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Interior Detailing

Did you ever stop to think how much time you spend in your car? Air borne contaminants are contained inside your car and you are breathing them in constantly. Here are some simple steps I use during a professional interior detail. First thing you do is remove everything from the inside of the car, including the trunk. I set up a plastic tarp in my shop to lay the mats on. Would not make sense to put them on a dirty floor. Next step is you vacuum like you normally do, making sure you get under the seats, in between the console and in side door panel pockets. Now get out your Ultimate Leather cleaner and spray the dash, wipe down with a soft cloth. (Do not use micro fiber in the car; it doesn’t make sense to clog the fibers of such a high quality towel. Save them for the finish.) You can use a terri towel for the inside. Clean the dash/console/door panels and all plastic and vinyl with the cleaner. For the leather seats I like to use a horse hair brush, never use a nylon brush on the leather. Horse hair can be found at any janitorial supply store near you. (I can get you one if I get enough notice before you order supplies). What will really come in handy and is one tool I can’t do without, my air compressor. It doesn’t have to be a large unit, just a small one will do. Next step is you blow forced air in between the seats, under the back of the front seat, blowing junk up to the front floor area. This is when you will find the cheerios, gum wrappers, and other stuff hidden under your seats. Blow air in the console, dash, anywhere dust can sit and your vac cannot reach. You will be amazed at how many particles are flying around. What happens next? Yes, you have to vacuum again, picking up everything you just blew away from hiding spots. Now its time to dress and condition. Using my leather conditioner will prolong the life of your leather. Have you ever seen leather seats with cracks and splits? That happens as a result of not properly conditioning the leather. Apply a small amount of conditioner on an applicator pad (if makes sense to dedicate one pad just for this job in a zip lock baggie) and work into the seats, you will see the seats get new life. After you do the entire seat, remove excess with a cloth. Use my Ultimate Dressing on the dash, spray some on a pad, and work in it into the dash, then remove excess with a cloth. (Keep rags separated for each application so you don’t cross link products) You can then use the Dressing on the side door panels and the console area that is made of vinyl or leather. Take a Q-tip and spray some spray and shine on it, and clean the vents. You can use the same procedure along tight areas around the console where dirt gets trapped. Never spray anything on the plastic gauges, just use a soft cloth to wipe down. We save the carpet for last because with all the cleaning you are doing above, something is bound to fall on the rug. Just to make sure, I would do a quick vacuum. Cleaning carpeting is difficult if you don’t have a $2,000 extractor like I have. So here are some options. If you ever rent one of those carpet cleaners for the home, like many people do, when you get the stair attachment, you have an extractor. No matter how big of a shop vac you have it will not remove chemicals deep down in the carpet. Then what happens next is bad news. Chemicals lying dormant will create mold and bacteria that will spread and rot out your carpet; it will also melt the glue under it. What I suggest next if you don’t have access to the floor steamer is this. Take a bottle of all purpose cleaner and MIST--not saturate--the carpet. After you mist it lightly, use a nylon brush and agitate the fibers, mist again with plain water, then use your shop vac, and follow up with a terri towel and briskly rub creating friction to promote quick drying.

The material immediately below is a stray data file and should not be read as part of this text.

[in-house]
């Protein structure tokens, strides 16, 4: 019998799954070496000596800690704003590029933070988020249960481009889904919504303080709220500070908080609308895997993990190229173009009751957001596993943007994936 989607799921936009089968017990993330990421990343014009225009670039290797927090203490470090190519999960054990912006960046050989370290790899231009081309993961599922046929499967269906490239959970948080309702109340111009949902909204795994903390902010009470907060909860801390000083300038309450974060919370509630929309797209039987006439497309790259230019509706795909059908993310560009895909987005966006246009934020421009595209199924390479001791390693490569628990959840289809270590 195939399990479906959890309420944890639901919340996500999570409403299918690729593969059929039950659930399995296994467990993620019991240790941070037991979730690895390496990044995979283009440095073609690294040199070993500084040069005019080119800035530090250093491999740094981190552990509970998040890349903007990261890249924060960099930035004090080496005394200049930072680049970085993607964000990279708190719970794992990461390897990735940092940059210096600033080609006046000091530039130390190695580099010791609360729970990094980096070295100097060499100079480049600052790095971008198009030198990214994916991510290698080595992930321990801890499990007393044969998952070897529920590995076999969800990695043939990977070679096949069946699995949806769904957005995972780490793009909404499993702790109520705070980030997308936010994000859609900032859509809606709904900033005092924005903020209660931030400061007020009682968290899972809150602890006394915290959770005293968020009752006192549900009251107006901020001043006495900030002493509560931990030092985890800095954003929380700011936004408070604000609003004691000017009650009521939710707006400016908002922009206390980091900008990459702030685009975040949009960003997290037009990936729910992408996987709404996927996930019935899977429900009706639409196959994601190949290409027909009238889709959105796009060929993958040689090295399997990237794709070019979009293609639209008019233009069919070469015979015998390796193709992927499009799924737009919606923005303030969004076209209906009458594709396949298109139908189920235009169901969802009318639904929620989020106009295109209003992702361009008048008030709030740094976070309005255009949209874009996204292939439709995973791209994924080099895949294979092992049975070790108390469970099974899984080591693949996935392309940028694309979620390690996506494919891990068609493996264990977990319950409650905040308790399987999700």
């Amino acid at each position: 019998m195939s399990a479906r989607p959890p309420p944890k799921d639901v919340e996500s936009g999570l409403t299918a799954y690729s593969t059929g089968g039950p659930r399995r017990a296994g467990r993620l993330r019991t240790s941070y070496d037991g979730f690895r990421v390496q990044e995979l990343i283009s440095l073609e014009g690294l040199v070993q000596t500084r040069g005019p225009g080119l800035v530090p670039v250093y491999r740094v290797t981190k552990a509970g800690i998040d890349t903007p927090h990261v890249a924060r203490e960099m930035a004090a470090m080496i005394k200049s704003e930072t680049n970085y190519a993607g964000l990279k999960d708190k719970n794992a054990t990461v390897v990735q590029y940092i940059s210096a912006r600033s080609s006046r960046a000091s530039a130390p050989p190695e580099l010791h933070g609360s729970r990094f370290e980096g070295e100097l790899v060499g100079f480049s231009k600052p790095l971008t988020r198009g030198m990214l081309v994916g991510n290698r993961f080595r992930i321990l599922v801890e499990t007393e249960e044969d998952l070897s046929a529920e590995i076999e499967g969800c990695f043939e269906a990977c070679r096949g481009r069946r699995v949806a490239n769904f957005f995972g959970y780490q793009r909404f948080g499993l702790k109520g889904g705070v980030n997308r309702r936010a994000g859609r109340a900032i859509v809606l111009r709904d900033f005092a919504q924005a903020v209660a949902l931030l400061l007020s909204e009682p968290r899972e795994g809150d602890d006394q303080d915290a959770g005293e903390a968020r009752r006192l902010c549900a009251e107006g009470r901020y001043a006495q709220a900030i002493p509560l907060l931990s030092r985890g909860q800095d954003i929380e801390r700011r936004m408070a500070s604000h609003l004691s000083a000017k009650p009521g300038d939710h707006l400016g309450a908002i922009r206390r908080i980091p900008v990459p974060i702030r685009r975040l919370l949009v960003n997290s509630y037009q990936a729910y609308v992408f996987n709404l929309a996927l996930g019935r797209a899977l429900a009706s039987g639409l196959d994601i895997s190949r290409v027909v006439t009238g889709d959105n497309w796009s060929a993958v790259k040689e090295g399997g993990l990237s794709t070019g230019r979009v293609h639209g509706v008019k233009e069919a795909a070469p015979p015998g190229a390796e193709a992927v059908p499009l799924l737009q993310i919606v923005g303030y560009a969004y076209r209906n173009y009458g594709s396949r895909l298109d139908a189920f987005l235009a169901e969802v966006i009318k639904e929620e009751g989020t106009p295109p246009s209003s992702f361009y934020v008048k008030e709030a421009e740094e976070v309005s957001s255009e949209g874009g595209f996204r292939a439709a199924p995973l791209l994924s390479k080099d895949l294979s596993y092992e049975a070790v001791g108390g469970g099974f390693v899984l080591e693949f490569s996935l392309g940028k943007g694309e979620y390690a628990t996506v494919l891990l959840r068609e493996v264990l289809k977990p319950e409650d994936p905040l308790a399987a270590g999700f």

Remember this, we can walk on the moon but we can’t remove red juice stains from carpet. It actually dyes the material, so to correct you have to re-dye it close to the same color it was. Check your auto supply store for color dyes to match. Gary
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